Florida’s neuromusculoskeletal experts gather at inaugural summit, hosted by USF Physical Therapy

Experts in rehabilitation and neuromusculoskeletal sciences from Florida’s universities gathered for the Inaugural Summit of the USF Center for Neuromusculoskeletal Research, held January 16, 2015 at CAMLS in downtown Tampa, FL.

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From left, Dr. John Mayer, Lt. Gen. Martin Steele, and Dr. William Quillen.

Hosted by the USF School of Physical Therapy & Rehabilitation Sciences, the day-long Summit set out to identify and discuss priorities for rehabilitation sciences research and address the burden of neuromusculoskeletal disease on Florida’s population. In addition to USF, the scientists attending represented faculty from Florida A&M University, Florida Gulf Coast University, National University of Health Sciences. Nova Southeastern University, Palmer College of Chiropractic, and University of North Florida.

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Musculoskeletal conditions, which can include arthritis, lupus, fibromyalgia, osteoporosis, adult and pediatric injuries, spinal pain and disabilities, and brain and spinal cord injuries, are among the most disabling and costly conditions affecting Americans, said. William S. Quillen, PT, DPT, PhD, FACSM, associate dean and director of the USF School of Physical Therapy and Rehabilitation Sciences.

“One thing that will surely stop economic growth is neuromusculoskeletal injuries,” Dr. Quillen told the group.

“The burden of cost for these conditions is felt throughout the health care system – both in-patient and out-patient, and long-term services – and causing loss of productivity and a huge negative impact on quality of life.”

“Well-designed and impactful research is needed to combat the negative effects of neuromusculoskeletal conditions throughout the State of Florida, United States, and the world,” said John M. Mayer, DC, PhD, Lincoln Endowed Chair and Associate Professor the USF School of Physical Therapy & Rehabilitation Sciences.

The event featured remarks by Lt. Gen. Martin Steele, (U.S. Marine Corps retired), who urged the group to reach beyond the boundaries of their own universities to collaborate with each other and to keep patients in mind as they build their research.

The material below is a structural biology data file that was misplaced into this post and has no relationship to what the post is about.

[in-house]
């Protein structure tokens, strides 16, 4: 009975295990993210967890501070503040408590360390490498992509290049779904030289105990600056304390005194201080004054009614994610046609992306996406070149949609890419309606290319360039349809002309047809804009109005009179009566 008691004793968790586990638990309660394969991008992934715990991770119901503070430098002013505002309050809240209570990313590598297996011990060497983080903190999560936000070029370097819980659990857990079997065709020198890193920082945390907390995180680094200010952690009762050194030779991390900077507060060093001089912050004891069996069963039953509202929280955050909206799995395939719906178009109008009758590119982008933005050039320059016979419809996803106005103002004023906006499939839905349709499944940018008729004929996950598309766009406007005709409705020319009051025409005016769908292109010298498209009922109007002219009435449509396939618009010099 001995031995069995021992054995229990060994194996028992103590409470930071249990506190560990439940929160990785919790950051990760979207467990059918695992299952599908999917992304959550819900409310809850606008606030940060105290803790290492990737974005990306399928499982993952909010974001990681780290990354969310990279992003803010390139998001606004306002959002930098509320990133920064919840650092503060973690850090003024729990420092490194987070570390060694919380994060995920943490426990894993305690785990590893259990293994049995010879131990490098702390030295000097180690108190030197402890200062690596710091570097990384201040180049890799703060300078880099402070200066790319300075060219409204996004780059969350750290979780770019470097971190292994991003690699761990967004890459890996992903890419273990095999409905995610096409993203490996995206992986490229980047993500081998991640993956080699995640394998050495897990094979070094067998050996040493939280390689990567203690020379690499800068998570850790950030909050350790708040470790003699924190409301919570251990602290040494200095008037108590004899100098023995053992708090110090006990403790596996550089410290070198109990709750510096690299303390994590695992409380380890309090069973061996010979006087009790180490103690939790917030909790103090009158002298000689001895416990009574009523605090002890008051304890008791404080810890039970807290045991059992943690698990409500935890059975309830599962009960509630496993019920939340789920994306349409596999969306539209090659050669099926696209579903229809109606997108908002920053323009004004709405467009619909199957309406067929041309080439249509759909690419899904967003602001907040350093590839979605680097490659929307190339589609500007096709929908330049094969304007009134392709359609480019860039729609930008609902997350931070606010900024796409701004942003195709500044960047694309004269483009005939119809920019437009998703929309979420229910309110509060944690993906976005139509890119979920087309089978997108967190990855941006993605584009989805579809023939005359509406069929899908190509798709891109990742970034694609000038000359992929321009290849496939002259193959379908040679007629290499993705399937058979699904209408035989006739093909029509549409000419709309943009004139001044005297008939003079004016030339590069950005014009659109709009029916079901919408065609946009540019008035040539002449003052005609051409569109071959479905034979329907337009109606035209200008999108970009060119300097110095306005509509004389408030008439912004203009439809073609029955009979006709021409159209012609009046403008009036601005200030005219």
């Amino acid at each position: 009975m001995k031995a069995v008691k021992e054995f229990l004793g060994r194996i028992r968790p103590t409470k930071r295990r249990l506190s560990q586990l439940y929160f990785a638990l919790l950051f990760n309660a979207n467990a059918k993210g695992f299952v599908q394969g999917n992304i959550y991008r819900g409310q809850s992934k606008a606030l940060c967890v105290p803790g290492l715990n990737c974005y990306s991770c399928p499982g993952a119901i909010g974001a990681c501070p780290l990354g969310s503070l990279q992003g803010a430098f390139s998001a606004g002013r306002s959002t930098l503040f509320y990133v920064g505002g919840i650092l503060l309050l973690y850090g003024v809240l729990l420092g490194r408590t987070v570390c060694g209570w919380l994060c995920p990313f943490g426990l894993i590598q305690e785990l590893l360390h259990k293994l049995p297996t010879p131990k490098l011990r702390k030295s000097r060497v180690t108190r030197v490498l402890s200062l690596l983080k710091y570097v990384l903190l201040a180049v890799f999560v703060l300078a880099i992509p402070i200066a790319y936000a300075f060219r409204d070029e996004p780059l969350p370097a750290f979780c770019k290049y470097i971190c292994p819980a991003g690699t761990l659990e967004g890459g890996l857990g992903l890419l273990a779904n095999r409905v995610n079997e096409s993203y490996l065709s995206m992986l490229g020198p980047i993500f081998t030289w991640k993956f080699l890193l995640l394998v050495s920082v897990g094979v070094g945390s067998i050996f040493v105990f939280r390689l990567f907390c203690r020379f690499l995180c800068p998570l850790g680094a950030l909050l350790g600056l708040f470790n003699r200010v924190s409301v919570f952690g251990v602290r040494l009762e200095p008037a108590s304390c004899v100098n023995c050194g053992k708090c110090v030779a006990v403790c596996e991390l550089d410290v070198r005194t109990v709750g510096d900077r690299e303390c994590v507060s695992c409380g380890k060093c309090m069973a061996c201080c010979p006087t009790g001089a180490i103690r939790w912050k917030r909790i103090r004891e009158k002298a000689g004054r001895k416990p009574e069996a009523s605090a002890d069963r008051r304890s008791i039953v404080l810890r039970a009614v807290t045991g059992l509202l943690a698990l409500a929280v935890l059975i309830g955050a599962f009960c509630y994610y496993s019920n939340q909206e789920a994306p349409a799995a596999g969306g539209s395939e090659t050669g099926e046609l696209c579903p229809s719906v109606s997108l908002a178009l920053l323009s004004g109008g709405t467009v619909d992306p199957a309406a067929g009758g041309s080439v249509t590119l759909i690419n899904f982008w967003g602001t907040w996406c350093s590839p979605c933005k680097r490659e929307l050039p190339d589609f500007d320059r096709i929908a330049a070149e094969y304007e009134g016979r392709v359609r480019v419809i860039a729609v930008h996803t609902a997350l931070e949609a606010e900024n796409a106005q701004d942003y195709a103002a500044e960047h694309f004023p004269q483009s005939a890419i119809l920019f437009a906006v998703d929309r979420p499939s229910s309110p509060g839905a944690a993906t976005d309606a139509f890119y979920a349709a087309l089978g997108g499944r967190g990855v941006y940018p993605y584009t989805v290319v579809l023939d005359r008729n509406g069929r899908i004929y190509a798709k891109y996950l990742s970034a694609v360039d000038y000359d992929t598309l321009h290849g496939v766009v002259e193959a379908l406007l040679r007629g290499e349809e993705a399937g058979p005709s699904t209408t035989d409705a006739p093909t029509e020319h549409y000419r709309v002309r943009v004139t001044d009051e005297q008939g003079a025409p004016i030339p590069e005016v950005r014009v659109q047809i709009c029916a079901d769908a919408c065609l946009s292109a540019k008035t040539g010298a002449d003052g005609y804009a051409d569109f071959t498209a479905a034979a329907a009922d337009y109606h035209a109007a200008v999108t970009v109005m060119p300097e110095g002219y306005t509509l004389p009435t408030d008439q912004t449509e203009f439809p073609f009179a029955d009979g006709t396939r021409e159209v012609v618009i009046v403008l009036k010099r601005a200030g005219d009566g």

“First, I thank you for what you do and for your commitment to the quality of life for Americans and the people around the world,” said Lt. Gen. Steele, who came to USF five years ago as associate vice president for Veterans Research and chairs the Veterans Reintegration Program and executive director of USF Military Partnerships.

“This is a great effort here, focuses on collaboration, not competition. This is the first summit, and you will be the plank holders. This moment, this opportunity, is a window we have to jump through.”

Lt. Gen. Steele pointed out that USF is affiliated with the James A. Haley VA Hospital, the busiest VA hospital in the country, and the Bill Young VA Hospital, providing ample opportunities for strong collaboration. And as more and more veterans return home, he said, the number of injuries will need to be addressed.

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“It is critical what you’re doing, even at the cellular level, because it’s only getting worse. The sustained injuries, the load-bearing equipment they wear, the helmets and neck injuries, the pelvic stress. Low back pain is the biggest issue we have in the military today, particularly in the Marines and the Army. And the demands for what they need to carry are only getting higher.”

And he urged them to continue with their work for all “soldiers, airmen and women, Marines, coast Guard and anyone else who is injured to give them all a chance, an opportunity, to live their lives larger than they’re living them right now.”

Following Lt. Gen. Steele’s keynote address, the group set out to create an asset map of research already taking place and facilities available around the state, which will provide a baseline of the current state of neuromusculoskeletal research initiatives, collaborations, and priorities in Florida.

Dr. Quillen provided a launching point for discussion.

“We were fortunate to acquire of the past few years about a million-dollars-worth of equipment that can quantifiably measure every part of the neuromuscular functional performance,” Dr. Quillen said. “So why can’t our work be inter-institutional. It’s collaboration, not competition.”

Photos by Eric Younghans, USF Health Office of Communications.